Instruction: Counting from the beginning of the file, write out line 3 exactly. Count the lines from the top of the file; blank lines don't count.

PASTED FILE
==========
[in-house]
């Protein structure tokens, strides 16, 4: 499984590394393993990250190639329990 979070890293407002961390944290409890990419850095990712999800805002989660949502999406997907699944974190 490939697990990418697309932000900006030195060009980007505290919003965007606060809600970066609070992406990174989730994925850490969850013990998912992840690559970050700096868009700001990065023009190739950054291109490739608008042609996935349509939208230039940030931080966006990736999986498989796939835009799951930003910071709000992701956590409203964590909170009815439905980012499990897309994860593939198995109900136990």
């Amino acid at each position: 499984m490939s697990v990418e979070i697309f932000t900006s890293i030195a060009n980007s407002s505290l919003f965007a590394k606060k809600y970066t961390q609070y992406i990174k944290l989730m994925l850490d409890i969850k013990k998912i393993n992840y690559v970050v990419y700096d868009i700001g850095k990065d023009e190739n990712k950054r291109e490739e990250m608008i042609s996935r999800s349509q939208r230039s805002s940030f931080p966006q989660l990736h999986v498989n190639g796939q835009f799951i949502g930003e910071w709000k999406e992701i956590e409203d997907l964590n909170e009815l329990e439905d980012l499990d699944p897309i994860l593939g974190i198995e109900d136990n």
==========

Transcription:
């Amino acid at each position: 499984m490939s697990v990418e979070i697309f932000t900006s890293i030195a060009n980007s407002s505290l919003f965007a590394k606060k809600y970066t961390q609070y992406i990174k944290l989730m994925l850490d409890i969850k013990k998912i393993n992840y690559v970050v990419y700096d868009i700001g850095k990065d023009e190739n990712k950054r291109e490739e990250m608008i042609s996935r999800s349509q939208r230039s805002s940030f931080p966006q989660l990736h999986v498989n190639g796939q835009f799951i949502g930003e910071w709000k999406e992701i956590e409203d997907l964590n909170e009815l329990e439905d980012l499990d699944p897309i994860l593939g974190i198995e109900d136990n």